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Myanmar leader says would accept Suu Kyi as president if elected

YANGON -- Myanmar leader Thein Sein has said in an interview he would accept democracy champion Aung San Suu Kyi as president if elected, but added he could not alone amend rules that bar her from power.

Former general Thein Sein has paid rare tributes to Myanmar's Nobel laureate during a landmark tour of the United States where he has burnished his reformist credentials by insisting his country will continue its strides towards democracy after decades of army rule.

The Myanmar leader, whose meeting with Suu Kyi in New York marked the latest sign of warm relations between the nation's leader and its most famous former political prisoner, told the BBC there were “no problems” between them.

“If the people accept her, I will have to accept her. As I said before, we are now working together,” he said, according to translated excerpts of an interview with the British broadcaster aired Saturday.

But he insisted he could not act alone to remove the barriers impeding the democracy champion's route to the presidency, as the country heads toward crucial 2015 elections.

Myanmar's constitution currently prohibits those with close foreign relatives from holding high office and Suu Kyi, who married a British academic, has two sons living in the West.

“I alone cannot change the constitution. This depends on the wish of the people and also the wishes of the members of parliament,” he said.

Thein Sein also underscored the continuing importance of the military. Soldiers have a quarter of the seats in Myanmar's parliament and effectively have a veto on constitutional amendment, which requires a more than 75 percent majority.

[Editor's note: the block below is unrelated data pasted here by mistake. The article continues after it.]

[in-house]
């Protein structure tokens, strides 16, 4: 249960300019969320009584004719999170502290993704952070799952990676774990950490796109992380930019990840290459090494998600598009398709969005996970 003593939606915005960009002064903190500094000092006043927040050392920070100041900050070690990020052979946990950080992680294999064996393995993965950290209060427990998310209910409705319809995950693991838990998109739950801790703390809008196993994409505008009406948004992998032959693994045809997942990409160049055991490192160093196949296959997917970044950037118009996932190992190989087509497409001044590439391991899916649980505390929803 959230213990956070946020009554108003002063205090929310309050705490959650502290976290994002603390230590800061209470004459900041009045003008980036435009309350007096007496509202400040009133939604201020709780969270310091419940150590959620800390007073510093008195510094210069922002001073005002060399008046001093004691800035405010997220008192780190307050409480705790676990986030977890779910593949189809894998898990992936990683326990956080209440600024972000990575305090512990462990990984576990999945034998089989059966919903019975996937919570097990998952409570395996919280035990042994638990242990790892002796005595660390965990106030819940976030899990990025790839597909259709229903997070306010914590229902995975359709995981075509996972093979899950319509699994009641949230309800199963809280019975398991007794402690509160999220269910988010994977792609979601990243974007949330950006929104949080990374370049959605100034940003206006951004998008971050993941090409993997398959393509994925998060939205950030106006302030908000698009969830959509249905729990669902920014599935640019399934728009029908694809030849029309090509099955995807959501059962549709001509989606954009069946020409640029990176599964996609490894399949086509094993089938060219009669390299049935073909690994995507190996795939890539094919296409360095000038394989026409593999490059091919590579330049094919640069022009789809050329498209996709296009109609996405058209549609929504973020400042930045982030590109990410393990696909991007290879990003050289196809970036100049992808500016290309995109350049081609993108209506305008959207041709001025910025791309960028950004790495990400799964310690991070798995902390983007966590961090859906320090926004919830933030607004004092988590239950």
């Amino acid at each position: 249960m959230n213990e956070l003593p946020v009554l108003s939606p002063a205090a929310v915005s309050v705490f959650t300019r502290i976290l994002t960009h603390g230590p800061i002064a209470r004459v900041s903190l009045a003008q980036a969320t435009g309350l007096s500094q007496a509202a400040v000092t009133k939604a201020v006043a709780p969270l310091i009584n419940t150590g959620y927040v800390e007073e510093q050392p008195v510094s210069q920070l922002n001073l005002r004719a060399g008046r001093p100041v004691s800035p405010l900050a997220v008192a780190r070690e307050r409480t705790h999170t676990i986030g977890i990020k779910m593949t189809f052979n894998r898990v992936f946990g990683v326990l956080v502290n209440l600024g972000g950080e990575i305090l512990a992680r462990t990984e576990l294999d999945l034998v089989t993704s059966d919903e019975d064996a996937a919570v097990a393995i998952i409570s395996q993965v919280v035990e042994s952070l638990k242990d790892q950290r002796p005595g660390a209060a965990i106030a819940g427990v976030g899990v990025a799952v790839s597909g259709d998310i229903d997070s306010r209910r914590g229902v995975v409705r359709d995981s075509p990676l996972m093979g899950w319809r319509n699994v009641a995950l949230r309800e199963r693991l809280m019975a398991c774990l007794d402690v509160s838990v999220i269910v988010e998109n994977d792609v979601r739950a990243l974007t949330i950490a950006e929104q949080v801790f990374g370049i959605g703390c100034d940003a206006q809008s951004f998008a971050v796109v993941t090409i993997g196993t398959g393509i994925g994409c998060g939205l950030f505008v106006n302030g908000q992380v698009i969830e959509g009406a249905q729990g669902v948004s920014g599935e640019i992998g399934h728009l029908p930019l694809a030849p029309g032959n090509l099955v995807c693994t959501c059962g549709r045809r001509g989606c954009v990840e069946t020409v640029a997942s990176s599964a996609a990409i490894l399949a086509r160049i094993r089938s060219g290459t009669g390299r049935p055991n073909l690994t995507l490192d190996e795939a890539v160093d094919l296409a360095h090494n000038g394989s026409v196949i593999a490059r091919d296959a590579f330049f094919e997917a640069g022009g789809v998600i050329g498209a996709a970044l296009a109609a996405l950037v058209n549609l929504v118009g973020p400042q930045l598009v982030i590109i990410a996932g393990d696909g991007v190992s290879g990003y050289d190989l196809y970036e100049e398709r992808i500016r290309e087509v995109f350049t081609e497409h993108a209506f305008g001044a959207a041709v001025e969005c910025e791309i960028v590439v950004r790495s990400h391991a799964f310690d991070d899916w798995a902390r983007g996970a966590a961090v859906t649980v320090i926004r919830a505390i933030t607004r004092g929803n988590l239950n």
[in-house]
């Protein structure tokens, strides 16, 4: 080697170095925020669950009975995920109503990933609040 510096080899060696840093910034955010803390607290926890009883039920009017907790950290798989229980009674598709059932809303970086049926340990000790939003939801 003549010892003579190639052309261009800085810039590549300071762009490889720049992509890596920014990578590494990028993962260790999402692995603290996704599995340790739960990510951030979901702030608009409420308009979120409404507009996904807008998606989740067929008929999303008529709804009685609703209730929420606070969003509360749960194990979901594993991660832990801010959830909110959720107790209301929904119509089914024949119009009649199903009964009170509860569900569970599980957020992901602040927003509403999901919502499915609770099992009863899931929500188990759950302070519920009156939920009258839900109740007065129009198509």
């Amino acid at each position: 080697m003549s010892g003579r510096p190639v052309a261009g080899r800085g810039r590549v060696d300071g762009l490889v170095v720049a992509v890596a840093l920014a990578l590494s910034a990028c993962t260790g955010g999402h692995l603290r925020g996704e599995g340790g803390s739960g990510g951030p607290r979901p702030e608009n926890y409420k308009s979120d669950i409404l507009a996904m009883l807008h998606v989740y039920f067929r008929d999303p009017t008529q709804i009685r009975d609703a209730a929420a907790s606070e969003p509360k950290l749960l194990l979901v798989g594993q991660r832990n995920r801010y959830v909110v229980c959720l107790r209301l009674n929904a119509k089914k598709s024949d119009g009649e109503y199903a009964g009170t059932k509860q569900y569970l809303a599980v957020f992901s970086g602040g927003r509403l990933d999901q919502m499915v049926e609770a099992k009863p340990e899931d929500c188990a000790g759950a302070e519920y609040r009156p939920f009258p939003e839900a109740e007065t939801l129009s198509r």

“The constitution clearly defines the responsibility of the military and every sector of the parliament. We cannot exclude the army from politics,” he said.

Thein Sein has won international plaudits — and the suspension or lifting of most Western sanctions — for the fast pace of change in Myanmar since he took the helm of a quasi-civilian regime last year.

Hundreds of political prisoners have been freed and Suu Kyi — who was kept under house arrest for a total of 15 years — has now entered parliament after her National League for Democracy (NLD) party swept key by-elections in April.

A spokesman for Suu Kyi's party said the organization “greatly welcome what he said” and stressed that the NLD also wants the president to have legitimacy under the constitution.

“If it's the president's real attitude, we have to amend some aspects of the constitution,” Ohn Kyaing told AFP.

“We think he will accept if we want to make amendments.”

He added that former Defense Minister Lieutenant General Hla Min had indicated recently that the military was willing to change when it felt the time was right.

Thein Sein, who was a senior figure in the previous junta, has met Suu Kyi on several occasions amid efforts to steer the long-isolated country toward democracy and economic prosperity.

In his address to the United Nations this week, the Myanmar leader went further than ever in his praise of the veteran activist, whose struggle for change in her impoverished homeland has earned her deep affection both at home and abroad.

“As a Myanmar citizen I would like to congratulate her for the honors she has received in this country in recognition of her efforts for democracy,” he said.

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